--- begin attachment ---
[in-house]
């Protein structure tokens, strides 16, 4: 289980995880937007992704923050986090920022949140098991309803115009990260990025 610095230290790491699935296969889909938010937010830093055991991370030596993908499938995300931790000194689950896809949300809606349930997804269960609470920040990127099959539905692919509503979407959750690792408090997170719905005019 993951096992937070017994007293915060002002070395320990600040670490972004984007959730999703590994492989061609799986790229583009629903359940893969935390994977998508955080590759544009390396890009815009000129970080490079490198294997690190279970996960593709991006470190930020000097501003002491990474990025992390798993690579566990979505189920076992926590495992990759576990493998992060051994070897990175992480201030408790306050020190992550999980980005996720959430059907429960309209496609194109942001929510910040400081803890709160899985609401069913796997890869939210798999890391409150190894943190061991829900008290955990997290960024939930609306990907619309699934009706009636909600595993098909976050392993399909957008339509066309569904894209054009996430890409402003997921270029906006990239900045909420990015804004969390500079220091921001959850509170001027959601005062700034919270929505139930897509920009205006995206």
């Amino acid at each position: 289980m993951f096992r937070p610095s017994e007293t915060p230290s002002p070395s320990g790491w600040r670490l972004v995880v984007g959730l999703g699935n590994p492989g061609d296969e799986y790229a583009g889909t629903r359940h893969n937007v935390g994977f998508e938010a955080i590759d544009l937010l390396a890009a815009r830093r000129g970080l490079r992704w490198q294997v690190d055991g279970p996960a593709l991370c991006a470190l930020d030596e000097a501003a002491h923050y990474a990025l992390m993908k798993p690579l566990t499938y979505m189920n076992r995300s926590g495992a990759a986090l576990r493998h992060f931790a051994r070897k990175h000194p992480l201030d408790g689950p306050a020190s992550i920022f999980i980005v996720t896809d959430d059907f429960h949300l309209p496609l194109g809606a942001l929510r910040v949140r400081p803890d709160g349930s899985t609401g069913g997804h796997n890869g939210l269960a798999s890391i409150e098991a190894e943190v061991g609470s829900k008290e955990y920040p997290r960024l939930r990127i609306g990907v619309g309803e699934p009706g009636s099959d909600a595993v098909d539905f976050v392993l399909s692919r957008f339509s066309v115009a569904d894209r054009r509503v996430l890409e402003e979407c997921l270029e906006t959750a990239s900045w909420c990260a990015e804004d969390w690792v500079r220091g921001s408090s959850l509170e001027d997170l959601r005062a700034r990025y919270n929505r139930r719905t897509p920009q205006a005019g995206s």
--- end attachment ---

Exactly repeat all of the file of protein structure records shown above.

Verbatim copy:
[in-house]
């Protein structure tokens, strides 16, 4: 289980995880937007992704923050986090920022949140098991309803115009990260990025 610095230290790491699935296969889909938010937010830093055991991370030596993908499938995300931790000194689950896809949300809606349930997804269960609470920040990127099959539905692919509503979407959750690792408090997170719905005019 993951096992937070017994007293915060002002070395320990600040670490972004984007959730999703590994492989061609799986790229583009629903359940893969935390994977998508955080590759544009390396890009815009000129970080490079490198294997690190279970996960593709991006470190930020000097501003002491990474990025992390798993690579566990979505189920076992926590495992990759576990493998992060051994070897990175992480201030408790306050020190992550999980980005996720959430059907429960309209496609194109942001929510910040400081803890709160899985609401069913796997890869939210798999890391409150190894943190061991829900008290955990997290960024939930609306990907619309699934009706009636909600595993098909976050392993399909957008339509066309569904894209054009996430890409402003997921270029906006990239900045909420990015804004969390500079220091921001959850509170001027959601005062700034919270929505139930897509920009205006995206």
């Amino acid at each position: 289980m993951f096992r937070p610095s017994e007293t915060p230290s002002p070395s320990g790491w600040r670490l972004v995880v984007g959730l999703g699935n590994p492989g061609d296969e799986y790229a583009g889909t629903r359940h893969n937007v935390g994977f998508e938010a955080i590759d544009l937010l390396a890009a815009r830093r000129g970080l490079r992704w490198q294997v690190d055991g279970p996960a593709l991370c991006a470190l930020d030596e000097a501003a002491h923050y990474a990025l992390m993908k798993p690579l566990t499938y979505m189920n076992r995300s926590g495992a990759a986090l576990r493998h992060f931790a051994r070897k990175h000194p992480l201030d408790g689950p306050a020190s992550i920022f999980i980005v996720t896809d959430d059907f429960h949300l309209p496609l194109g809606a942001l929510r910040v949140r400081p803890d709160g349930s899985t609401g069913g997804h796997n890869g939210l269960a798999s890391i409150e098991a190894e943190v061991g609470s829900k008290e955990y920040p997290r960024l939930r990127i609306g990907v619309g309803e699934p009706g009636s099959d909600a595993v098909d539905f976050v392993l399909s692919r957008f339509s066309v115009a569904d894209r054009r509503v996430l890409e402003e979407c997921l270029e906006t959750a990239s900045w909420c990260a990015e804004d969390w690792v500079r220091g921001s408090s959850l509170e001027d997170l959601r005062a700034r990025y919270n929505r139930r719905t897509p920009q205006a005019g995206s």